Dyson boss on hunt for UK engineers

 
Michael Bow
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DYSON’S new chief executive Max Conze yesterday urged the government to do more to invest in young UK engineers and strengthen patent laws to help propel a new generation of risk taking entrepreneurs to success.

Announcing record breaking profits for the firm and ambitious plans to push into China, Conze said UK engineers needed to be given more incentives to stay and work in the UK.

He also called for more enforceable intellectual property laws to create more inventor risk taking and stop rivals ripping each other off.

“We still only produce about half the engineers of say Mexico, which isn’t very exciting,” Conze said yesterday. “We need to train engineers in the UK, but we also need to keep them here so we can invest and come up with British ideas and export them to the world. We need to make sure they are paid enough money over here rather than go somewhere else, because they move abroad quite a bit.”

As you would expect from a man heading a firm noted for eye catching vacuum cleaners and ubiquitous hand dryers, Conze is passionate about ideas and the buzz of the laboratory.

“There are few things that are more fun than being in a place where you are surrounded by tons of young engineers”, Conze said yesterday. “Lots of people who wake up every morning wanting to change the world.”

He was promoted to chief executive just over six months ago to lead the technology firm started by entrepreneur Sir James Dyson 20 years ago, having headed up Dyson’s North America operations. Before that he worked at Procter & Gamble.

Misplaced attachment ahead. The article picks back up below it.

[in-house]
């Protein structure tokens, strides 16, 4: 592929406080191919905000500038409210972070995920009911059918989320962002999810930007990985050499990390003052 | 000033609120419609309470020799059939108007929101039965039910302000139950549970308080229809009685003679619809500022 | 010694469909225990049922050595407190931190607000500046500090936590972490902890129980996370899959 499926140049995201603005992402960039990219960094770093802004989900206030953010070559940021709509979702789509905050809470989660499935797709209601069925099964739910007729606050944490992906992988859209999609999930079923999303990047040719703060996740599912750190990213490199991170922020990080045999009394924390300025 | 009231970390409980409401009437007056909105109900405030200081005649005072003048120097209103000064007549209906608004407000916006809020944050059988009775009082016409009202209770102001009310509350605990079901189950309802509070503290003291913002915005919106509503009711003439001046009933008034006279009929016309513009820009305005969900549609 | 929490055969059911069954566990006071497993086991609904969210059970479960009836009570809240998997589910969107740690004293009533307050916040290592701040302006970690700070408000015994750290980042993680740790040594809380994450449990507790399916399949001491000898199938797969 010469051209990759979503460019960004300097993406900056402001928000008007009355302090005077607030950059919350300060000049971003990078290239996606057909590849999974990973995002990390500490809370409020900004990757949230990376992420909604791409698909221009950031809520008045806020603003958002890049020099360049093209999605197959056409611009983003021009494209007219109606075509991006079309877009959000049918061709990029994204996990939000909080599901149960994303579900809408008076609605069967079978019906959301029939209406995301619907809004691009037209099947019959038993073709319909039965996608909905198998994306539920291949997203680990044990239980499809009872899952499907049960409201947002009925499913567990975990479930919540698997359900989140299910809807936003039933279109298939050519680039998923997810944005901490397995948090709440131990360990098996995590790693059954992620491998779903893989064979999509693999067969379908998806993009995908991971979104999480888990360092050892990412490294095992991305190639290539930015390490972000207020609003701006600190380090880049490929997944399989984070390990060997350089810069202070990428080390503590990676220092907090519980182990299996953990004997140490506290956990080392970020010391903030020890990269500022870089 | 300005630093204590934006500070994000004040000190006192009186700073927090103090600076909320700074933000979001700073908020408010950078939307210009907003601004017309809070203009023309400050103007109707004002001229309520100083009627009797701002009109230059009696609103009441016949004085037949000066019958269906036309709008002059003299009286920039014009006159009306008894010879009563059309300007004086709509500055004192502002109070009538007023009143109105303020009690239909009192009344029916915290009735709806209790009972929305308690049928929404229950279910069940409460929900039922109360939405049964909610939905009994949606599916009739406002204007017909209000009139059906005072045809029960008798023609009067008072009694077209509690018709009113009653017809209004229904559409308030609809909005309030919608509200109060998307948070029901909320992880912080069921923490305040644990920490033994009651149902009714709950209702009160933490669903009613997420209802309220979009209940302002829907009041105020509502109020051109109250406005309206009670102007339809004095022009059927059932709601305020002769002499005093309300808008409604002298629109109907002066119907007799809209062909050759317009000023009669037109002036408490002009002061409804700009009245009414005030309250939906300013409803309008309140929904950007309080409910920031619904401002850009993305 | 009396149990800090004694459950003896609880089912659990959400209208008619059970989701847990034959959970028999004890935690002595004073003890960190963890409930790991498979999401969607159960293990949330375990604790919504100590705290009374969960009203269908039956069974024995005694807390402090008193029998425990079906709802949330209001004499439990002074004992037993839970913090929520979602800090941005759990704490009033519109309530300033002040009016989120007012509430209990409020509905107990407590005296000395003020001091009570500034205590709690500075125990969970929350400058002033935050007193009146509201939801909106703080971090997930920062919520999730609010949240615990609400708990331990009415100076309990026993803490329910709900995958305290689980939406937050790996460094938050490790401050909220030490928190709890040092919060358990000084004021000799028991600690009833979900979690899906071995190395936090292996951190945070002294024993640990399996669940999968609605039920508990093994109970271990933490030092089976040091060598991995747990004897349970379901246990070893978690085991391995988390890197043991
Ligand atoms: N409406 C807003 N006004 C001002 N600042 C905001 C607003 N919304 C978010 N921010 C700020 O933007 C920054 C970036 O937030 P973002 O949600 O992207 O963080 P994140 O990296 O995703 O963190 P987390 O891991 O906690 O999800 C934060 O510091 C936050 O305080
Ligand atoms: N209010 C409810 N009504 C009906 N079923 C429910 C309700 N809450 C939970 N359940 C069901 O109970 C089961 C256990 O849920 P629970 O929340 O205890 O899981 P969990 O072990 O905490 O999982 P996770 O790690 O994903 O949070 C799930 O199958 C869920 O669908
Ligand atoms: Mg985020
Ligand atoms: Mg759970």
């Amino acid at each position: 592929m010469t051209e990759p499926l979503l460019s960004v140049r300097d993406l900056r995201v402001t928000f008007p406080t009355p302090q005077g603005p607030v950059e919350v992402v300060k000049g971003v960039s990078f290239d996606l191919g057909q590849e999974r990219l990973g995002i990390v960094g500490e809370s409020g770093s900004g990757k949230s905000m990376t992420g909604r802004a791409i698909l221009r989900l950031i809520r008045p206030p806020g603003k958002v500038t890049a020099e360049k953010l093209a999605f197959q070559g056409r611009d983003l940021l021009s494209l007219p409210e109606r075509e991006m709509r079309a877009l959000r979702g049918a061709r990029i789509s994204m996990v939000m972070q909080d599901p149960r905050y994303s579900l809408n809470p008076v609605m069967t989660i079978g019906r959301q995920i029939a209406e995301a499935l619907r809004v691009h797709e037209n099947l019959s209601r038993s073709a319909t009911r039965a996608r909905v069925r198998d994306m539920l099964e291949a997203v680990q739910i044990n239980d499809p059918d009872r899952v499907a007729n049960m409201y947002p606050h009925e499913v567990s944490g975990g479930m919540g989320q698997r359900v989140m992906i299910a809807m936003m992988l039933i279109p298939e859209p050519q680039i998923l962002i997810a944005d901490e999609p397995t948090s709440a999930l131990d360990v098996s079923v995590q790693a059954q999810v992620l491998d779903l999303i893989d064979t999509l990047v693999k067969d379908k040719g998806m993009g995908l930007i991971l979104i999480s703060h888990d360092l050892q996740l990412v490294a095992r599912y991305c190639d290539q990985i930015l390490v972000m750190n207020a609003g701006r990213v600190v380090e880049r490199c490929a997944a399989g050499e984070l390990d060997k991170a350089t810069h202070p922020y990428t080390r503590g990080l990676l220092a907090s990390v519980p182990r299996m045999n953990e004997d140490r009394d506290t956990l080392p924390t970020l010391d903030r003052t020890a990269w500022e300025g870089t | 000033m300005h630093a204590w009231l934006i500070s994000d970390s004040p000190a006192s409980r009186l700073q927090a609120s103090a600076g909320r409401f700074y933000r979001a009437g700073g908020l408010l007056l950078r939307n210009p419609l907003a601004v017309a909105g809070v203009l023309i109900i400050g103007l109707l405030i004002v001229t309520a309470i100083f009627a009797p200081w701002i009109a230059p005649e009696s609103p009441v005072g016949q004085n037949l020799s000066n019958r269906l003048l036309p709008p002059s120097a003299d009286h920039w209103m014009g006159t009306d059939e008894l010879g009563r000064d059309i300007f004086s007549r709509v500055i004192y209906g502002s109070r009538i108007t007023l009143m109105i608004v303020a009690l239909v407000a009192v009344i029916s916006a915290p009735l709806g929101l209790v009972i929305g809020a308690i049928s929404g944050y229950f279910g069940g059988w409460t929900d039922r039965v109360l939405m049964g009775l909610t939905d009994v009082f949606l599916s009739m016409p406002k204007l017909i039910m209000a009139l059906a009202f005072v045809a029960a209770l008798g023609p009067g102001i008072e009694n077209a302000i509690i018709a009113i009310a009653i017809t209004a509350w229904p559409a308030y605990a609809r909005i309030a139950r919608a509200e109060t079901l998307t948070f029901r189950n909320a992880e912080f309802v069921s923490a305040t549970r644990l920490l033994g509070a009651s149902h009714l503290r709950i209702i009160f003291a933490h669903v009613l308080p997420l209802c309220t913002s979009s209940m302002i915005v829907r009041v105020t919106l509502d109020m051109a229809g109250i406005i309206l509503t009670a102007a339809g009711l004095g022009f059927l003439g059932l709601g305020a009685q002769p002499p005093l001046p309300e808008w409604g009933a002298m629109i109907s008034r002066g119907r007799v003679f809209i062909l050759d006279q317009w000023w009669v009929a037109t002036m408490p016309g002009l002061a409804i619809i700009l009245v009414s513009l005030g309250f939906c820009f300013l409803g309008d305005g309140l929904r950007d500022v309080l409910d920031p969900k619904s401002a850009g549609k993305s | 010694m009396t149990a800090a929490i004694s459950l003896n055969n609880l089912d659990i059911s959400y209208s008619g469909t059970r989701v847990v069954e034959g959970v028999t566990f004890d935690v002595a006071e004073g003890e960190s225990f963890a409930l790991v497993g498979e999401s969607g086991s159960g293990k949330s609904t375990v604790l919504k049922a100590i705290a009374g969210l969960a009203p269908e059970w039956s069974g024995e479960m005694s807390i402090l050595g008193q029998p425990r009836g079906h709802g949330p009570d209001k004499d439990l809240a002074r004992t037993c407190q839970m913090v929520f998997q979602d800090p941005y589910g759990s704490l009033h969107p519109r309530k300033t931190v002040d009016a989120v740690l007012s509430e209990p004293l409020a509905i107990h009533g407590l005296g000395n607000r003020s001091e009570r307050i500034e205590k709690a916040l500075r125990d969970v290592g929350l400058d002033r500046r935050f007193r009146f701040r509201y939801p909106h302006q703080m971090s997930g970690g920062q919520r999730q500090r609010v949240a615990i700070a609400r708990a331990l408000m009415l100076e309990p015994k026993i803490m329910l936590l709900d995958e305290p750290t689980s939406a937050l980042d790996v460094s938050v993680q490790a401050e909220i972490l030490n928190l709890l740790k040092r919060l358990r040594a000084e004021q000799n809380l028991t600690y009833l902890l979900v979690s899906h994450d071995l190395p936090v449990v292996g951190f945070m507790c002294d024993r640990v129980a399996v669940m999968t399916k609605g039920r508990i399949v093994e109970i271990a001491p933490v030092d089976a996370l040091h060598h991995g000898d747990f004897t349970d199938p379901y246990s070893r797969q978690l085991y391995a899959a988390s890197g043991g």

Today Conze announces record profits for Dyson and ambitious plans to launch into China. Profits grew 30 per cent to £306.3m up from £236.5m on the back of more than £1bn in revenues.

Dyson’s research and development spend also shot up from £45m to £59m – its highest level ever. This investment is set to grow 20 per cent annually over the next five years.

But, Conze says, more needs to be done to encourage risk taking engineers and designers to pour money into their research and development products.

“At Dyson, we think we have ideas for the next 25 years,” he said.

“But we don’t want to talk today about what we’re unveiling tomorrow because we really do worry about protecting patent and IP rights.”

The company currently holds over 3,000 patents for over 500 inventions and is one of the highest filers of patents in the UK, not surprising given the 1,536 scientists and engineers it has beavering away in its labs.

But without strong enforceable laws to prevent rivals ripping each other off, how can there be an incentive to develop new technology in the UK?

“We think IP laws could do with strengthening, in particular enforcing the law, “ he says.

“It should be a battle of ideas not a battle of copies. For every idea you see there are many failed ideas that you’ve spent resource and money on, so you need to make sure that when that idea comes it is protected so the investor can earn a return.

“But my job is not inventing, my job is making sure that we stay focused on the core of what we do. It’s great fun.”